The first link is the one I'll focus on, the second mainly says that Russia became religiously orthodox after 1991, and is not woke, while wokenss is the new religion of the West. A quote from the 2nd article:
As early as 2005, scholars Ira Straus and Edward Lozansky remarked upon a pronounced negative coverage of Russia in the US media, contrasting negative media sentiment with largely positive sentiment of the American public and US government. As Russia displayed increasing signs of a Christian revival, so the media reporting in the West became increasingly hostile. Only rarely however did journalists openly attack Russia for its “Christianization”; normally, columnists, conscious of the fact that large numbers of people in the West continued to describe themselves as Christian, portrayed their anti-Russian commentary as a result of Russia's “aggression,” “corruption,” or “lack of democracy.” All that however changed with the new abortion law of 2011. Now the attacks against Russia became explicitly ideological. The Russians, we were told, were oppressing women and turning their backs on “progress.”
The 2nd linked article is worth the read, but it is mainly going to make the point that from the Western POV, Ukraine is "woke/progressive", and Russia is in the social dark ages, converting to radically backward and dangerous Christian values. This quote from the second article agrees with the first, but then the article goes deeper.
On March 24, a month after Russian tanks rolled across Ukraine’s borders, the Biden White House summoned America’s partners (as its allies are now called) to a civilizational crusade. The administration proclaimed its commitment to those affected by Russia’s recent invasion—“especially vulnerable populations such as women, children, lesbian, gay, bisexual, transgender and intersex (LGBTQI+) persons, and persons with disabilities.” At noon that same day, Secretary of State Antony Blinken tweeted about the “massive, unprecedented consequences” American sanctions were wreaking on Russia, and claimed Russia’s economic “collapse” was imminent.
I tend to compare the highlighted with my observation that the following headline would not be a surprise to me if such a disaster happened:
"Three fourths of planet destroyed by meteor -- vulnerable populations like women, children, etc ... the worst affected".
The attempt to isolate Russia from the American world system has had a striking unintended consequence—the possible founding of an alternative world system that would draw power away from the existing one. Twenty years ago, under George W. Bush, the United States removed the Iraqi deterrent from Iran’s neighborhood, transforming Iran overnight into a regional power. This year, under Joe Biden, the United States has made China a gift of Russia’s exportable food and mineral resources. We are displaying an outright genius for identifying our most dangerous military adversary and solving its most pressing strategic challenge. The attention of China is now engaged. Joe Biden argues that any wavering in the cause of obliterating Russia will be understood by China as a green light on Taiwan. He may have a point, but the U.S. management of the Ukraine situation over the past decade has constituted encouragement enough.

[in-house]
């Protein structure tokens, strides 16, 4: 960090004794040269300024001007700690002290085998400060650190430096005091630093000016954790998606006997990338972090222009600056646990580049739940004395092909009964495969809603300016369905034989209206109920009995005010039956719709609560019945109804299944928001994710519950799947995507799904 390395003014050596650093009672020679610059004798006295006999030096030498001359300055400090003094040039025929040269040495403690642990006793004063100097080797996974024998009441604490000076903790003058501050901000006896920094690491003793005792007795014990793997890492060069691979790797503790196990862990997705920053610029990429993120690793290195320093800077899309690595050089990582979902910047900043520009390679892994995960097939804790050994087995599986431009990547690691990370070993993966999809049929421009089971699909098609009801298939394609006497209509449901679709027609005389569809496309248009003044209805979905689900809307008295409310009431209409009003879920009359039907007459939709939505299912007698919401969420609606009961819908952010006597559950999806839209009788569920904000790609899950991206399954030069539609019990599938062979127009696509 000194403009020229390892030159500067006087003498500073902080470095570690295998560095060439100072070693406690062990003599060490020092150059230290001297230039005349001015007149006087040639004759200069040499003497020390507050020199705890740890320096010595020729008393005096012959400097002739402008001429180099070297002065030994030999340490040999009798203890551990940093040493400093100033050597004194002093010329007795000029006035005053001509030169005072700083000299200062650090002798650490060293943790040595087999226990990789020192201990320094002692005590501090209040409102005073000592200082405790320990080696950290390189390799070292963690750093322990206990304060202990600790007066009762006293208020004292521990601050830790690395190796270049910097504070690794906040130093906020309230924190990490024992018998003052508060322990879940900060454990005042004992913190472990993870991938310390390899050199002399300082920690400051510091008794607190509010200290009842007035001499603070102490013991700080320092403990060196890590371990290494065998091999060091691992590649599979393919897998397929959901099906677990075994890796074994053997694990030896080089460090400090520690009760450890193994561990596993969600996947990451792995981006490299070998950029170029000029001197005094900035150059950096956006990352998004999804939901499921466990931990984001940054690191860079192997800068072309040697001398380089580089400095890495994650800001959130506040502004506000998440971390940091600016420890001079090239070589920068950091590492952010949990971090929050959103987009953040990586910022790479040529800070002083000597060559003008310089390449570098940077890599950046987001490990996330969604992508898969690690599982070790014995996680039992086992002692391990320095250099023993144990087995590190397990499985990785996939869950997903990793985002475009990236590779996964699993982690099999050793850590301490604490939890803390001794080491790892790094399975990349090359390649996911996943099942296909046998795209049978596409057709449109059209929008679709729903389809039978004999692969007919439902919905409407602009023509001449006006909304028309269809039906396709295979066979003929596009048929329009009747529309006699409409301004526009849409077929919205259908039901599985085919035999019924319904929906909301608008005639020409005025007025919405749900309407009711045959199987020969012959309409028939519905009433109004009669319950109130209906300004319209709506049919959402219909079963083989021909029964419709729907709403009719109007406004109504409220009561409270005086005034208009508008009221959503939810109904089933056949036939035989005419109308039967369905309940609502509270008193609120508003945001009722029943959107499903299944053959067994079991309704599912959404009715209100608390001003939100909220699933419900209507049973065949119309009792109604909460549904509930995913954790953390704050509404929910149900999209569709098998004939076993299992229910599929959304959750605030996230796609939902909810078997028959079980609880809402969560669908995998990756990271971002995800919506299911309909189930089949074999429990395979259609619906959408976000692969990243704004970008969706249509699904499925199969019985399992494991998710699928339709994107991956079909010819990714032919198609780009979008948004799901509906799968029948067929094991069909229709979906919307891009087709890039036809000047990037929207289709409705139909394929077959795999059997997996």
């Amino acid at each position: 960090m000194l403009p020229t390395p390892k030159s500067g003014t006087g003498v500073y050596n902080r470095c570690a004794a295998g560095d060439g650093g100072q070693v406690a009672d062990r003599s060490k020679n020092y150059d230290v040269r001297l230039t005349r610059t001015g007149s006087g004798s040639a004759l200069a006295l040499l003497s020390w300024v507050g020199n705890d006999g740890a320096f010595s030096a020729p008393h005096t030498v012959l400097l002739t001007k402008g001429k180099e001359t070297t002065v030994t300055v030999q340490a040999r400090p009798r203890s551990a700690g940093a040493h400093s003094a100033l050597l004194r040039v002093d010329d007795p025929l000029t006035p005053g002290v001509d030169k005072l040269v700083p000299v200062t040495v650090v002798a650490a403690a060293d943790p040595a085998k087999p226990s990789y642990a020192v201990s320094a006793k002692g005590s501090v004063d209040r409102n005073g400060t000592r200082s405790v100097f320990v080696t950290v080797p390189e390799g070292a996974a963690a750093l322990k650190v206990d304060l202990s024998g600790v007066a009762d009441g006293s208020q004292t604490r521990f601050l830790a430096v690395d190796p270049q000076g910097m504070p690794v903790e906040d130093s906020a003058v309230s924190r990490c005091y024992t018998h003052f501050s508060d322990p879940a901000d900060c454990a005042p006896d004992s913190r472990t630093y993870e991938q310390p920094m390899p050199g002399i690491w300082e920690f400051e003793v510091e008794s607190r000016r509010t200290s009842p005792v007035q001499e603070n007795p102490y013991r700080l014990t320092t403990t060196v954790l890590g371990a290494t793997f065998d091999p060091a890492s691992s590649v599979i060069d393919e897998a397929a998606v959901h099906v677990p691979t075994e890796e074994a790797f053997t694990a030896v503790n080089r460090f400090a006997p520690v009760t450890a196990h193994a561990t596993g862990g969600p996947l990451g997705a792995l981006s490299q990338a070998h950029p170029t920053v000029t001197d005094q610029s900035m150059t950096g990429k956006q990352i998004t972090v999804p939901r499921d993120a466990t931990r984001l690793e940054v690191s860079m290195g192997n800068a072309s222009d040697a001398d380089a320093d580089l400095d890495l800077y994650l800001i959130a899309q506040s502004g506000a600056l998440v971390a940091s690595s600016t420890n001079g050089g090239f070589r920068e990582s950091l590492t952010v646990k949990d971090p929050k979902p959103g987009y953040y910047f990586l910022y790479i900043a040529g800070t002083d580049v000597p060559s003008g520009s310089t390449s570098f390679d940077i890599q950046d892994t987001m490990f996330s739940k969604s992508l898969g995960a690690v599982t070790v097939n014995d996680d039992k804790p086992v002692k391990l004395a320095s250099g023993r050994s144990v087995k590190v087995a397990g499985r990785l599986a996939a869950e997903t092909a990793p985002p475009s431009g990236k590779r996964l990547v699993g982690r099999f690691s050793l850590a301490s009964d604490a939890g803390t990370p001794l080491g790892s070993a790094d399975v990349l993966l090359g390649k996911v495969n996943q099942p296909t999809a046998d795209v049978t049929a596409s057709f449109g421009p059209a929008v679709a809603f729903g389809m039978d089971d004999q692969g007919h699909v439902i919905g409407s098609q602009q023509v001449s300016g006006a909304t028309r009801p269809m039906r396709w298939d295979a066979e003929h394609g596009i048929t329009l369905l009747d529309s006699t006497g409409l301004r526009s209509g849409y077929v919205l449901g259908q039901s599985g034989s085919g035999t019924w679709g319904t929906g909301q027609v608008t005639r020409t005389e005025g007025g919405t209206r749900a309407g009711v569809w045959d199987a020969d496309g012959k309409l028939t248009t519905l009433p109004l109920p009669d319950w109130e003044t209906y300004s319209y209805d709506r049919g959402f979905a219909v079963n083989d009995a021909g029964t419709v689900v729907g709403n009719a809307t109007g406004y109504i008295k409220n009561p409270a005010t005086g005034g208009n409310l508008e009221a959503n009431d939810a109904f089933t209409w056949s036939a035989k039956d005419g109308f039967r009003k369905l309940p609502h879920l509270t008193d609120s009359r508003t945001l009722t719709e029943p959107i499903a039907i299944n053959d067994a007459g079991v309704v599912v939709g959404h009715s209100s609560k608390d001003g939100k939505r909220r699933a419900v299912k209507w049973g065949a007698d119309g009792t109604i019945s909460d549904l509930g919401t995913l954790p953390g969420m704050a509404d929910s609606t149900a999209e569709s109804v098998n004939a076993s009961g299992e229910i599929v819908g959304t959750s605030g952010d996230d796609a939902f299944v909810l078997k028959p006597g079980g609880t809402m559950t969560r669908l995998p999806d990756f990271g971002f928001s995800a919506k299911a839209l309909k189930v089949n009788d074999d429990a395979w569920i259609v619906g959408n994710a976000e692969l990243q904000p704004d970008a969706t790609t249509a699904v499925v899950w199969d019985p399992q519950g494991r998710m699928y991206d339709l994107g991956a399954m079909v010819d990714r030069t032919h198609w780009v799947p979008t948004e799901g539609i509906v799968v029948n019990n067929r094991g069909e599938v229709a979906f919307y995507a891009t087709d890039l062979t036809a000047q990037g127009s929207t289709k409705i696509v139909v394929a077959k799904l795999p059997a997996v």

Reducing Russia’s dimensions appears to be America’s overriding war aim. It is a risky one. Those Western leaders with the ambition to bring Europe to the gates of Moscow have sometimes brought the warriors of the Eurasian steppes onto the streets of Paris and Berlin.Certainly nuclear weapons change the strategic chessboard, but I really suspect that the vast majority of the West just folds without electricity and fossil fuel. The Western energy grids are so vulnerable that taking them out with some exploding drones would be a snap. Tactical nukes? 80% of the Western population will surrender if their cell phones and internet are removed.
The Ukraine war is special, though. American immunity from danger may be illusory. The progress of technology has imperceptibly eroded a longstanding distinction between supporting a combatant and entering the fray as a combatant oneself. In June, the U.S. began providing Ukraine with M142 HIMARS computer-targeted rocket artillery systems, and these present the problem in an acute form: the role of technology in the lethality of a weapon has grown to the point where the role of the human warrior is, relatively speaking, rendered negligible. An encounter with a sword is an encounter with a swordsman. An encounter with an arrow is an encounter with an only slightly more distant bowman. But an encounter with an M31 rocket fired from a HIMARS launcher is an encounter with General Dynamics. And it is the human warrior who is the repository of all the longings-to-be-vindicated and the sacrifices-freely-undertaken that consecrate war as a cause. With advanced weaponry, the soldier operating it almost doesn’t need to be there. Which is to say that, in this proxy war between Russia and the United States, Ukraine doesn’t need to be there. In these HIMARS artillery strikes, in the assassinations by drone of Russian officers, in the sinking of naval ships with advanced missiles,
Nobody seems to get this. If I hire you to kill my wife, you do, and it is discovered that I hired you, I get tried for murder one, just like you do. Is this really that hard to understand?